Located on Deck 6, with approximately 563 sq. ft. (52.3m2) of interior living space, and a 46 sq. ft. (4.3 m2) balcony. This suite is perfect for guests who want to travel without compromise. Our largest and most luxurious suite features the most sleeping, entertainment and storage space onboard the ship. It is perfect for families or travelers who want all the comforts of home onboard the ship. Features: one double or two single beds in a private bedroom with walk-in closet, sitting area with sofa bed and additional walk-in hallway closet, private balcony, desk, refrigerator, TV, private bathroom with shower, bathtub and heated floors and separate powder room

Additional charges:

Mandatory Transfer Package: $1,100 AUD

Vessel Type: Expedition Ship

Length: 128 metres

Passenger Capacity: 199

Built: 2019-2020

Ultramarine is designed to go beyond the familiar in polar exploration, to discover new places, and to immerse you in the best the region has to offer.

Equipped with two twin-engine helicopters, Ultramarine offers the most robust portfolio of adventure activities in the industry, the most spacious suites in its category, breathtaking public spaces, and more outdoor wildlife viewing spaces than other expedition ships its size. It also features an innovative mix of sustainability features that exceed all industry standards.

With all this and more, Ultramarine is set to deliver the ultimate polar expedition experience.

Cabin - Spacious Entryways, Personal Safes, Spa-inspired Bathrooms, Heated Bathroom Floors, Premium beds and bed linens, Convertible Beds, Individual Temperature Controls, HD Flatscreen Televisions, Oversized Windows With Sweeping Views, Electrical Supply: 220V

Aboard - 2 Dining Areas, 4 Bars, Panorama Lounge, Lecture Theater, Library, Polar Boutique, Spa & Fitness Center, Oceanview Sauna, Zodiac Hangar with 4 Embarkation Points, 2 Ready Rooms with Individual Lockers, Walkaround Deck, Bridge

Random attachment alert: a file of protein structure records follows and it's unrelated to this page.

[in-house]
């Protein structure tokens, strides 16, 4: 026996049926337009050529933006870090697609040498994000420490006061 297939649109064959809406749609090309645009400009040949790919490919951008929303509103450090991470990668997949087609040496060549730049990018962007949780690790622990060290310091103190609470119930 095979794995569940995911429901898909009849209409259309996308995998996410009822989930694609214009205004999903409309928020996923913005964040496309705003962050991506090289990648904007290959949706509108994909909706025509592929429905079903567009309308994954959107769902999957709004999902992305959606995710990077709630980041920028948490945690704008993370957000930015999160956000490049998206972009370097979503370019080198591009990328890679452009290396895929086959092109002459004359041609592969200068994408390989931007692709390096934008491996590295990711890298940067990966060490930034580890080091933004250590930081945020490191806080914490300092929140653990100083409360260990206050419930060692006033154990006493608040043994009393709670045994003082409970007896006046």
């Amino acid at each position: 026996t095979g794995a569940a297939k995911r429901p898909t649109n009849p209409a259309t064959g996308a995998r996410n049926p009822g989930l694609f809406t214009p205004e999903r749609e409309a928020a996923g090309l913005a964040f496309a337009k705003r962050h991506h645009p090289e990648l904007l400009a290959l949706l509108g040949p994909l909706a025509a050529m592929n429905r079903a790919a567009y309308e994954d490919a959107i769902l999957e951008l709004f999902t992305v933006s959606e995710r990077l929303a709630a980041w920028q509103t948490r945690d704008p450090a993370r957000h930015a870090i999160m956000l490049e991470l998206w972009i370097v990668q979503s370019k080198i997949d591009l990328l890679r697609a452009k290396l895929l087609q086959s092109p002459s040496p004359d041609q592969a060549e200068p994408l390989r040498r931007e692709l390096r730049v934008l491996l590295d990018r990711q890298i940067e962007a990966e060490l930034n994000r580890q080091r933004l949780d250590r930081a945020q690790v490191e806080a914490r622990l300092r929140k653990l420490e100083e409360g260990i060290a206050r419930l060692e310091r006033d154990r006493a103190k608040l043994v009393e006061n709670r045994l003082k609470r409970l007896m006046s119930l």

Activities -  Flightseeing (Included), Zodiac Cruising (Included), Hiking (Included), Lectures (Included), Camping (Optional), Sea Kayaking (Optional), Stand-Up Paddleboarding (Optional), Paddle Excursions (Optional), Cross Country Skiing (Optional), Mountaineering (Optional)

Cabin layout for Ultramarine

Special Offers

Up to 30% OFF! Prices online do not show the discounted rates. Terms and Conditions apply, special offer is subject to availability, please contact us for more details.

Inclusions


• Voyage in selected cabin category
• Rubber boots for use throughout the voyage
• Expedition Parka to keep
• Experience Expedition leader and team
• All shore landings and zodiac cruises as specified in the itinerary
• All meals while on board the ship
• Soft Drinks, Juice, Tea and Coffee while on board the ship
• Beer and Wine with dinner
• Lectures and presentations on board held by Expedition team and guest speakers as scheduled
• Photographic journal of the expedtion
• Luggage handling on board the ship
• Emergency Evacuation insurance up to a maximum of USD$500,000.00 per person
• All port charges/taxes

Exclusions


• International and Domestic airfares unless specified
• Passport and Visa costs if applicable
• Meals ashore unless specified
• Travel insurance including cancellation insurance
• Mandatory waterproof pants - required for zodiac cruises and landings
• Any items of a personal nature including medical costs incurred on board
• Phone and Internet charges incurred on board
• Gratuities
• Transfers other than those specified in inclusions
• Pre and post voyage accommodation unless stated in the itinerary
• Optional excursions (Eg kayaking where available)
• Mandatory Transfer Package: One night’s pre-expedition hotel night in Aberdeen, Group transfer from Aberdeen hotel to ship on embarkation day, Departure transfer in Longyearbyen on disembarkation day, Charter flight from Longyearbyen to Helsinki on disembarkation day
Ultramarine
British Isles ExpeditionExpedition
14 Days from
$1,372 AUD per day